Happy 50th birthday, Strat-o-Matic

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For reasons that I still can’t explain, I was never exposed to Strat-o-Matic baseball until I twas way too old and involved in boring grownup things to have a lot of time to obsess on it.  Almost everyone else I know who thinks deeply or writes intelligently about baseball played it, however, and I totally understand why.  What the cards and dice lack in high-tech, they make up for in realism, and the game is (reportedly) as addicting today as it always has been.

And it’s now 50 years old, reports the New York Times:

Strat-O-Matic, in which rolls of the dice correspond to results on cards that mirror players’ real-life statistics, has survived in an age of high-tech video games.

“Like Othello or chess, you can learn the game swiftly, but you’ll never tire of the strategies,” said Glenn Guzzo, a former newspaper editor and the author of “Strat-O-Matic Fanatics,” who has been playing since he asked his mother for a set for his 12th birthday in 1963.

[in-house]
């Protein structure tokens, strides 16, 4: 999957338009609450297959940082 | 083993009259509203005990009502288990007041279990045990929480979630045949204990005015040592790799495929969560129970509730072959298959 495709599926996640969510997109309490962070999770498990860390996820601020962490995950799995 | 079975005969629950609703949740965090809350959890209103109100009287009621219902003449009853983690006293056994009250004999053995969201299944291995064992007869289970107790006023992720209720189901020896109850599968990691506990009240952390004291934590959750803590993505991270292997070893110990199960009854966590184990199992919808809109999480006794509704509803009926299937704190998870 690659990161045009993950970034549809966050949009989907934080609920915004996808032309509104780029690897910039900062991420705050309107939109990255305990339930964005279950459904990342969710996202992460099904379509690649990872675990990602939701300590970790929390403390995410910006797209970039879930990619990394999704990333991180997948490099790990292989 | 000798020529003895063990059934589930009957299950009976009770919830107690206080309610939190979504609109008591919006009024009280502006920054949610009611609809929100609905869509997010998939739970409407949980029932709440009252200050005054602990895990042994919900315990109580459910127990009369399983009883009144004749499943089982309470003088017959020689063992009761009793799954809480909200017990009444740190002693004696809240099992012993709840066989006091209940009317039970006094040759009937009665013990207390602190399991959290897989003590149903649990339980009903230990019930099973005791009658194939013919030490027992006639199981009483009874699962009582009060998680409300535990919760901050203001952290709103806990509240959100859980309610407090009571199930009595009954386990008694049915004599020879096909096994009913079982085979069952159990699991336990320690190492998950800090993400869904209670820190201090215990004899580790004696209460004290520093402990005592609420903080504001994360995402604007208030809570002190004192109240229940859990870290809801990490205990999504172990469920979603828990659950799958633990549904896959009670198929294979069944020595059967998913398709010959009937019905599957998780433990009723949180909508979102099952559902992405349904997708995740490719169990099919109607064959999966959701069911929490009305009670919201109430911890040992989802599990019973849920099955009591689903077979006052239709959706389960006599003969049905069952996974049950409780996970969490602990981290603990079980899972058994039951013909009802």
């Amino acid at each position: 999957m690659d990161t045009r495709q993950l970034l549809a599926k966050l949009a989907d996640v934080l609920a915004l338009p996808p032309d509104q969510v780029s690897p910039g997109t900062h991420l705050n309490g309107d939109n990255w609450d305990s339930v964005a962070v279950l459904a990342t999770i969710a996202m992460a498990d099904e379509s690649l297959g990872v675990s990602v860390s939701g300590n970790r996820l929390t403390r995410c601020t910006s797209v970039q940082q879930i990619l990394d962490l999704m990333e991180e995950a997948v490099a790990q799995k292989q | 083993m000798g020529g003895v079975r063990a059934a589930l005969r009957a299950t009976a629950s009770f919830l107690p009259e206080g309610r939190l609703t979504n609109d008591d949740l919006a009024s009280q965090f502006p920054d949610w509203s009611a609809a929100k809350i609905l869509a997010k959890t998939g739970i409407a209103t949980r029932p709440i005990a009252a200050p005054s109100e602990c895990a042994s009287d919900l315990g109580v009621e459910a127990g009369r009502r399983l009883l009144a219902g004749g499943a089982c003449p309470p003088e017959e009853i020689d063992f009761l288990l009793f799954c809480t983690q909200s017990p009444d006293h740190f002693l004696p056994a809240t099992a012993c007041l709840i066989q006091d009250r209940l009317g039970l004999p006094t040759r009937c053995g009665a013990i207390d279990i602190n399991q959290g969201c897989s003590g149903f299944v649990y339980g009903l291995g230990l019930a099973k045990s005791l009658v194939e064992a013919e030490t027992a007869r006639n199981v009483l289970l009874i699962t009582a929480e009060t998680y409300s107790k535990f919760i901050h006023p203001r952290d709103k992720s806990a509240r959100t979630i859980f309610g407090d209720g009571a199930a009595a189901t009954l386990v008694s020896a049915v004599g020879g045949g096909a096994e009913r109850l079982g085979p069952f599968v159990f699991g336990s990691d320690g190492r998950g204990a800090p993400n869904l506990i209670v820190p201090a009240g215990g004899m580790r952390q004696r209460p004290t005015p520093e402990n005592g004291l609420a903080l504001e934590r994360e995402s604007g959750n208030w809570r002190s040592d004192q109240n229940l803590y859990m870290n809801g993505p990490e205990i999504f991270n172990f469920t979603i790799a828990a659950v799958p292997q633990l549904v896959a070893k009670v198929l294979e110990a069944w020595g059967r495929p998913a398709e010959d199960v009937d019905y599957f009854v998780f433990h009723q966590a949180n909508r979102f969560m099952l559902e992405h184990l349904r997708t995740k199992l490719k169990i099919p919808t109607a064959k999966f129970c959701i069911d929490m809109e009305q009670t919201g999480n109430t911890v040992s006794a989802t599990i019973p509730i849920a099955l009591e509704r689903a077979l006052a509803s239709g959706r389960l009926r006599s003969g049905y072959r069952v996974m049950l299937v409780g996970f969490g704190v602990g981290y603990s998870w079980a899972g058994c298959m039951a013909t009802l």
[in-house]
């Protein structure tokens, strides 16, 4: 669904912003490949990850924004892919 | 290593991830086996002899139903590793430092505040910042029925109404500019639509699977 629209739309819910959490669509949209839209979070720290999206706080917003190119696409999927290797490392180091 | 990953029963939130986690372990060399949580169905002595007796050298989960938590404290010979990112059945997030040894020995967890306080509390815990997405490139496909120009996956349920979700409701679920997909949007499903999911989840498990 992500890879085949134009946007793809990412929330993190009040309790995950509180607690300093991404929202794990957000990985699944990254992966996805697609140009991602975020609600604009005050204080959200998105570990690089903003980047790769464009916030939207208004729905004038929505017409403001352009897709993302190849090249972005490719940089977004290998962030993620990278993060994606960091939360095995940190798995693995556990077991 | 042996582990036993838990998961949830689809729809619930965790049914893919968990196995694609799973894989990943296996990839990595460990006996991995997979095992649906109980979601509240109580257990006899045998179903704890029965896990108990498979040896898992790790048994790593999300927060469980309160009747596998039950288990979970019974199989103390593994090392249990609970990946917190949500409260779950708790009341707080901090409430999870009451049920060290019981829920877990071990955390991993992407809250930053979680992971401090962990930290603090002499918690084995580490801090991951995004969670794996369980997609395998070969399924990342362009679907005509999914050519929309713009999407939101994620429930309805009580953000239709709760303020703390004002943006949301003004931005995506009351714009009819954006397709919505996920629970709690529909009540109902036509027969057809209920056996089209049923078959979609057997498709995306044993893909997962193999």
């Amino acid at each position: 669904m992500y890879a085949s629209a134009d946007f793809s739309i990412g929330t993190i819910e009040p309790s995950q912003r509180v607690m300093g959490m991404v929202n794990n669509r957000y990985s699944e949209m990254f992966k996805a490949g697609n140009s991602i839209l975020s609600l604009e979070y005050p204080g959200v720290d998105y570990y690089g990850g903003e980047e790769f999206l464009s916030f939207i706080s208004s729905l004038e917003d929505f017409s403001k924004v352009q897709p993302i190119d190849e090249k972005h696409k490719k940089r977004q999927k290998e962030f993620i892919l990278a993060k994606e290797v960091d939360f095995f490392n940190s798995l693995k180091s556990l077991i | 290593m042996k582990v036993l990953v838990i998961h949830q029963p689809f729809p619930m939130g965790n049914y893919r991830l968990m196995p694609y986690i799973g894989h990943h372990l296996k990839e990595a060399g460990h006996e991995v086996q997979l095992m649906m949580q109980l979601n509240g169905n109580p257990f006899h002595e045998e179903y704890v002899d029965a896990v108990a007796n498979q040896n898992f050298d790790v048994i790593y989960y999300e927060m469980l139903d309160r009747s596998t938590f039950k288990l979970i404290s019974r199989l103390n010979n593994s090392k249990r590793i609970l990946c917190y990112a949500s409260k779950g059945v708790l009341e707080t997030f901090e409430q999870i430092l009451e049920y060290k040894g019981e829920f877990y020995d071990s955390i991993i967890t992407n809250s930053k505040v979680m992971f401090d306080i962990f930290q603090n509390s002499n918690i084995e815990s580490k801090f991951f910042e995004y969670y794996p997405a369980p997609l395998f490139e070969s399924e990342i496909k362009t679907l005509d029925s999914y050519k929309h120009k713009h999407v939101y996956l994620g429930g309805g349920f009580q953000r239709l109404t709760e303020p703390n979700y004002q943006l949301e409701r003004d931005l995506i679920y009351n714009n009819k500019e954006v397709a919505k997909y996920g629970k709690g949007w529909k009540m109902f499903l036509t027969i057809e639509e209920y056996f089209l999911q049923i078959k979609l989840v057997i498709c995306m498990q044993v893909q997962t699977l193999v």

He said the game’s combination of playability (it can be completed in a half-hour) and realism were essential to its longevity. “There are also an infinite number of ways to keep your imagination fertile,” he added.

If you have trouble understanding the kind of hold this game — or a fictional one that is very much like it — can have on people, check out a great old novel called “The Universal Baseball Association, Inc., J. Henry Waugh, Prop.” Old Gator sent it to me last year and it’s awesome.  It explains, in somewhat satirical fashion, how one can be consumed by baseball even if one never played it.  The stats. Or the sims. Or playing fantasy. Or writing about it.

Happy birthday, Strat-o-Matic!

Phillies sign Trevor Plouffe to minor league deal

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Infielder Trevor Plouffe has signed a minor league deal with the Phillies, Gerry Fraley of the Dallas Morning News reports. Plouffe asked for and was granted his release from the Rangers earlier this month.

Plouffe, 31, had a double and a home run in 17 plate appearances with Triple-A Round Rock to start the 2018 season. He spent last year with the Athletics and Rays, putting up a meager .198/.272/.318 batting line in 100 games.

Plouffe has mostly played third base throughout his career, but can also handle the other three infield spots and both outfield corners, so he’ll serve as organizational depth at Triple-A Lehigh Valley for the Phillies.